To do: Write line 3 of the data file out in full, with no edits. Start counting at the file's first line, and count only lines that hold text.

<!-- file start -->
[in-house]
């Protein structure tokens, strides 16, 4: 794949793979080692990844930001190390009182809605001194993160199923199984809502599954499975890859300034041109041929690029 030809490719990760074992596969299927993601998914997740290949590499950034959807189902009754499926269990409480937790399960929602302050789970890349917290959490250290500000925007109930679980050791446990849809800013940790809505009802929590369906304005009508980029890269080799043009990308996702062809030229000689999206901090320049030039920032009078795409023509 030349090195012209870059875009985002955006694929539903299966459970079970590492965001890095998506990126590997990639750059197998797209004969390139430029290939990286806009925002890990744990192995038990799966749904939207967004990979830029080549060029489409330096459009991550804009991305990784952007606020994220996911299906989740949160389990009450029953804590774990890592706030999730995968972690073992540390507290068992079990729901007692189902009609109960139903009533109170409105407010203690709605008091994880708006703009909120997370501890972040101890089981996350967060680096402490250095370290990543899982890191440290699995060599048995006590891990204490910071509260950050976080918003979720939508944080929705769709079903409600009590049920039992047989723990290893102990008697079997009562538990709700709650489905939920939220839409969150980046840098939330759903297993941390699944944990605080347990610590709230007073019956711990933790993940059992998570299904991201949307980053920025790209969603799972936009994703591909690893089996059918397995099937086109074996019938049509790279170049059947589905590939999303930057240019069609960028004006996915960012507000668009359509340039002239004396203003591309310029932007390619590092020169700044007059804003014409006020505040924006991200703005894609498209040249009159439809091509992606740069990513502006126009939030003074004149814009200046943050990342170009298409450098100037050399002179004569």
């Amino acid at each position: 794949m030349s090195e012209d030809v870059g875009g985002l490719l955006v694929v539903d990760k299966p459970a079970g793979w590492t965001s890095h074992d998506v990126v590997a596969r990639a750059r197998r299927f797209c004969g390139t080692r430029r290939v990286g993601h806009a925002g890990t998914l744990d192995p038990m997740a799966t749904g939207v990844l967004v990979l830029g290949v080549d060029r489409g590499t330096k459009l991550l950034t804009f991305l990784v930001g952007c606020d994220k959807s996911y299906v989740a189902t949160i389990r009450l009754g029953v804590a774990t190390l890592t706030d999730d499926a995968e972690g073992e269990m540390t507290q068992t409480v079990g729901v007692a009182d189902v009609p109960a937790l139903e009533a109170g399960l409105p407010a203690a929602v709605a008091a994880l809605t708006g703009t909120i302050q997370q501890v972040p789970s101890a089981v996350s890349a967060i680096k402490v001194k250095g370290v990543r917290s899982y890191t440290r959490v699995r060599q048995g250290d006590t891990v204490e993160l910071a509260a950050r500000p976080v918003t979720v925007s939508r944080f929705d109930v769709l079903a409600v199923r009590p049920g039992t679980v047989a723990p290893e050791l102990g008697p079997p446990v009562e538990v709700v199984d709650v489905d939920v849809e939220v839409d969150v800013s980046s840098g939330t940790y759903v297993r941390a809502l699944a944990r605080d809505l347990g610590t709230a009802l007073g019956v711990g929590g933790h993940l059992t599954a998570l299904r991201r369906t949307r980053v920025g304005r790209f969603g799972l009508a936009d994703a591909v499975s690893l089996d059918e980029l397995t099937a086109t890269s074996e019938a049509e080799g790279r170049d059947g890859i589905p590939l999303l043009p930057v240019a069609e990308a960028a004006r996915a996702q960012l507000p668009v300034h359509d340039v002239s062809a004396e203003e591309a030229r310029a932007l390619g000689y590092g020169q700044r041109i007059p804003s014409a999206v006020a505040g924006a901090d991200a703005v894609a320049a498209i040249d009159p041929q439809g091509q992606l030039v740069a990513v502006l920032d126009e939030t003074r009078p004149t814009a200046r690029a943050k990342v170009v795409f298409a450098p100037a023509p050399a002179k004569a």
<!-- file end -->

């Amino acid at each position: 794949m030349s090195e012209d030809v870059g875009g985002l490719l955006v694929v539903d990760k299966p459970a079970g793979w590492t965001s890095h074992d998506v990126v590997a596969r990639a750059r197998r299927f797209c004969g390139t080692r430029r290939v990286g993601h806009a925002g890990t998914l744990d192995p038990m997740a799966t749904g939207v990844l967004v990979l830029g290949v080549d060029r489409g590499t330096k459009l991550l950034t804009f991305l990784v930001g952007c606020d994220k959807s996911y299906v989740a189902t949160i389990r009450l009754g029953v804590a774990t190390l890592t706030d999730d499926a995968e972690g073992e269990m540390t507290q068992t409480v079990g729901v007692a009182d189902v009609p109960a937790l139903e009533a109170g399960l409105p407010a203690a929602v709605a008091a994880l809605t708006g703009t909120i302050q997370q501890v972040p789970s101890a089981v996350s890349a967060i680096k402490v001194k250095g370290v990543r917290s899982y890191t440290r959490v699995r060599q048995g250290d006590t891990v204490e993160l910071a509260a950050r500000p976080v918003t979720v925007s939508r944080f929705d109930v769709l079903a409600v199923r009590p049920g039992t679980v047989a723990p290893e050791l102990g008697p079997p446990v009562e538990v709700v199984d709650v489905d939920v849809e939220v839409d969150v800013s980046s840098g939330t940790y759903v297993r941390a809502l699944a944990r605080d809505l347990g610590t709230a009802l007073g019956v711990g929590g933790h993940l059992t599954a998570l299904r991201r369906t949307r980053v920025g304005r790209f969603g799972l009508a936009d994703a591909v499975s690893l089996d059918e980029l397995t099937a086109t890269s074996e019938a049509e080799g790279r170049d059947g890859i589905p590939l999303l043009p930057v240019a069609e990308a960028a004006r996915a996702q960012l507000p668009v300034h359509d340039v002239s062809a004396e203003e591309a030229r310029a932007l390619g000689y590092g020169q700044r041109i007059p804003s014409a999206v006020a505040g924006a901090d991200a703005v894609a320049a498209i040249d009159p041929q439809g091509q992606l030039v740069a990513v502006l920032d126009e939030t003074r009078p004149t814009a200046r690029a943050k990342v170009v795409f298409a450098p100037a023509p050399a002179k004569a």